Our Kings County Republican Committee and Chairman Craig Eaton exhausted every effort for their candidate, John Catsimatidis – who lost Brooklyn on the whole, and our areas by a 2-1 margin in the Sept. 10th primary. However, as of our September 23rd meeting they had still not endorsed Joe Lhota for Mayor. What was worse, the candidate John Catsimatidis – did not embrace the winner, as the Democrats had done on the steps of City Hall (with Gov. Cuomo play-acting as a uniter of both DeBlasio and Thompson). This divide in the Brooklyn GOP was both surprising and more than a little disturbing for many Brownstone Republicans – who had heard prominent Kings County representatives pledge (in our own May to July meetings) that we would “all come together to support the eventual winner”. Why hadn’t this happened, when the win was decisive? – This seemed tied to the Kings County Chair vote that was pending within a week, of our meeting and still threaded to sentiments and perhaps vindictiveness from the Catsimatidis campaign?

This topic reached an outward, open debate – as BRC President Joe Nardiello relayed that he had spoken to Brooklyn Chairman Eaton just before the meeting (by phone) and relayed positives of the prior years (elections of Congressman Grimm, Congressman Turner’s win over Anthony Weiner, before being districted out, etc.). Some voiced that the absence of a Republican candidate for Brooklyn Borough President, and the tandem of seeming ‘spiteful’ after losing the Mayoral primary to Joe Lhota – alone, was enough to consider his opposition. Some BRC members are also Kings County Committee members, and brought in a mailing of the upcoming, ominous/pending “Brooklyn Convention” which had no date set, but would be sprung among members within a day or two (?) – as per Rules of electing a chairperson. They relayed that there was too much “cloak and dagger nonsense” going on, behind the scenes – that its difficult to watch the Democrats uniting behind DeBlasio, in comparison who had a lower percentage of the overall primary voting (barely 40% of Democrats to avoid a run-off).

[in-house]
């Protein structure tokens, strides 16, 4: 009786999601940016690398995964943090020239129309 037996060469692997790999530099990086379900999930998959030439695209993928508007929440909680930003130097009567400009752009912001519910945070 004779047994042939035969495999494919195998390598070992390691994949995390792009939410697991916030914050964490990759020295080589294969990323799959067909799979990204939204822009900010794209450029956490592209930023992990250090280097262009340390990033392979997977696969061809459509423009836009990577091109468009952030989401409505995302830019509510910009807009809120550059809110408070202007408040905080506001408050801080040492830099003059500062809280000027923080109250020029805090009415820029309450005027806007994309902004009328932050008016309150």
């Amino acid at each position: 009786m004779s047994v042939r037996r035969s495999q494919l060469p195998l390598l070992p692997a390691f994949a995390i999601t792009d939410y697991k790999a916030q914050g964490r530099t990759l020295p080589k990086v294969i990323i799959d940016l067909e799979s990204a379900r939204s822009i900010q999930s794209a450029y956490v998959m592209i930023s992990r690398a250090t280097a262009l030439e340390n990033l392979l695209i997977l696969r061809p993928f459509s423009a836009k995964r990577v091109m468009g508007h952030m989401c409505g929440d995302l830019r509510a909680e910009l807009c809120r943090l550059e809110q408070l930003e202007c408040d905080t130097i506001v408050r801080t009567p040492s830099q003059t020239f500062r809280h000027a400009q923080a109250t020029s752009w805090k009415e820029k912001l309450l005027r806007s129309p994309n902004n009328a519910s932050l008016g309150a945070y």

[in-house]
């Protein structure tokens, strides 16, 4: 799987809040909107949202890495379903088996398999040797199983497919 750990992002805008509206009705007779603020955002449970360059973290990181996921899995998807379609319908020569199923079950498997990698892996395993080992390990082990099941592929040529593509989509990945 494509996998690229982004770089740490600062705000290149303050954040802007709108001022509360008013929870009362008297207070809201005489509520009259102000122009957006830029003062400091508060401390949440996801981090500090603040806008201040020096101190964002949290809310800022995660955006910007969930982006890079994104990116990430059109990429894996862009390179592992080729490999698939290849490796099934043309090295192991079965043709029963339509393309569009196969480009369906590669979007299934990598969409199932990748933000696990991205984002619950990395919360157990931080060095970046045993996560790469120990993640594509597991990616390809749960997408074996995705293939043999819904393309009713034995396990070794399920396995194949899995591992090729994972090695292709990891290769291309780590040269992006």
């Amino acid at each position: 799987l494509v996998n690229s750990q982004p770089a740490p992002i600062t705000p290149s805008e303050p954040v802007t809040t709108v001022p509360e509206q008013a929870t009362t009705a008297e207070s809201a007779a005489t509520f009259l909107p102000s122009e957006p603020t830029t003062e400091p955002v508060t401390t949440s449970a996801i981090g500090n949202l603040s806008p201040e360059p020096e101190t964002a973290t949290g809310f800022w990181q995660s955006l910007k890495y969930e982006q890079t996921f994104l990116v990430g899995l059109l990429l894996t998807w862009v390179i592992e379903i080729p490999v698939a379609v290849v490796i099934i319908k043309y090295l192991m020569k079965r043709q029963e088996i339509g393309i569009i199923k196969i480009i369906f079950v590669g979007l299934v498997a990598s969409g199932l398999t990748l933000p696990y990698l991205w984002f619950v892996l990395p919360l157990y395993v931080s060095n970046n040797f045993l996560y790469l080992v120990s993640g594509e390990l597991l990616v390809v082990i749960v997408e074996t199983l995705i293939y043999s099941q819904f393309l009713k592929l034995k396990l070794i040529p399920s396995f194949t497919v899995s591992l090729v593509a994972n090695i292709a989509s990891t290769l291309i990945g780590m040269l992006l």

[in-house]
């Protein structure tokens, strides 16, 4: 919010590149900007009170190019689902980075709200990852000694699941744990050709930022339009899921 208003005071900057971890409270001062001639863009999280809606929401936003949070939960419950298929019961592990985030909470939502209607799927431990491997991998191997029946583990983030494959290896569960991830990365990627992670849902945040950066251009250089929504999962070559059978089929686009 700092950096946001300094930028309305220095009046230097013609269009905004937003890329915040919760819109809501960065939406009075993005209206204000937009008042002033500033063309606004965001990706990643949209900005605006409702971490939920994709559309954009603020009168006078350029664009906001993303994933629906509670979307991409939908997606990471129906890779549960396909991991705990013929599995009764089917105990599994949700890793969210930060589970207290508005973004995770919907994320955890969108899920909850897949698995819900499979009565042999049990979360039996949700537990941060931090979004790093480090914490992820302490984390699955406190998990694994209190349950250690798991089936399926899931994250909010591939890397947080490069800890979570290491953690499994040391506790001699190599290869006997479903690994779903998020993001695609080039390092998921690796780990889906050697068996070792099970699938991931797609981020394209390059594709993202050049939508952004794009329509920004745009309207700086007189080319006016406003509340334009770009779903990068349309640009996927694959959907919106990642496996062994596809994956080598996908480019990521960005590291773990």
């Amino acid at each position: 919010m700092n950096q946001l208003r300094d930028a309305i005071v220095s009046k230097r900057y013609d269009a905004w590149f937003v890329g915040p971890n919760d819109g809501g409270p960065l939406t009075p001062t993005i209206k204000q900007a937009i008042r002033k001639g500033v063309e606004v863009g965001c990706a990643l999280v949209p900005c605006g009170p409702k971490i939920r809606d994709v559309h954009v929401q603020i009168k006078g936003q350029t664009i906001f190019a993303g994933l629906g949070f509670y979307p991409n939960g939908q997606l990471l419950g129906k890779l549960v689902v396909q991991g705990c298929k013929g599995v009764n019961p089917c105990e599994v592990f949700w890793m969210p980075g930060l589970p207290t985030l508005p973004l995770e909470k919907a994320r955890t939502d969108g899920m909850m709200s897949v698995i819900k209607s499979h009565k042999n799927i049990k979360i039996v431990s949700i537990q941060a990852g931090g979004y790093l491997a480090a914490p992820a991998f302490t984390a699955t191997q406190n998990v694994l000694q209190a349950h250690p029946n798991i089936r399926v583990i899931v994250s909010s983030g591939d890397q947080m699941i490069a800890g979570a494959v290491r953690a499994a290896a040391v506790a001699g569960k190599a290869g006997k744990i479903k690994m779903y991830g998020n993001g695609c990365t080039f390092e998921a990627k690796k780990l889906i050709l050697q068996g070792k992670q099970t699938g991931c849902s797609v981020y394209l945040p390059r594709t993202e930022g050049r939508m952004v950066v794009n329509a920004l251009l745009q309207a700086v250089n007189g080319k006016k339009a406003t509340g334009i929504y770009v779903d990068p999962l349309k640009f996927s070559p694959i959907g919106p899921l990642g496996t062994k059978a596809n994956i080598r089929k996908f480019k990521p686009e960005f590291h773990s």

The Brownstone Club then recognized one new attendee, who introduced himself to BRC as the opposition for Kings County Chair, Mr. Tim Cochrane.  Mr. Cochrane would on the ballot against Chairman Eaton, whenever the Convention would occur. He spoke for a short while – but very directly – about the goals, direction that the Brooklyn Republican Party should take. He outlined his experience in the Republican Party, plus his business experience and his personal history of being raised in Sunset Park, Brooklyn. While recognizing that the goals of this Brownstone meeting were wider focused, on the general Mayoral election, etc. – Mr. Cochrane said that his focus would be in developing the Republican party (“period”) across areas of Brooklyn that both show promise, and have been neglected historically. Mr. Cochrane took a question or two, before heading out to another meeting.

It was another of a string of meetings that kept over 15 attendees long after the official end of the meeting – compelled to get their perspectives, points and ideas across for the betterment of the GOP, here in Brooklyn.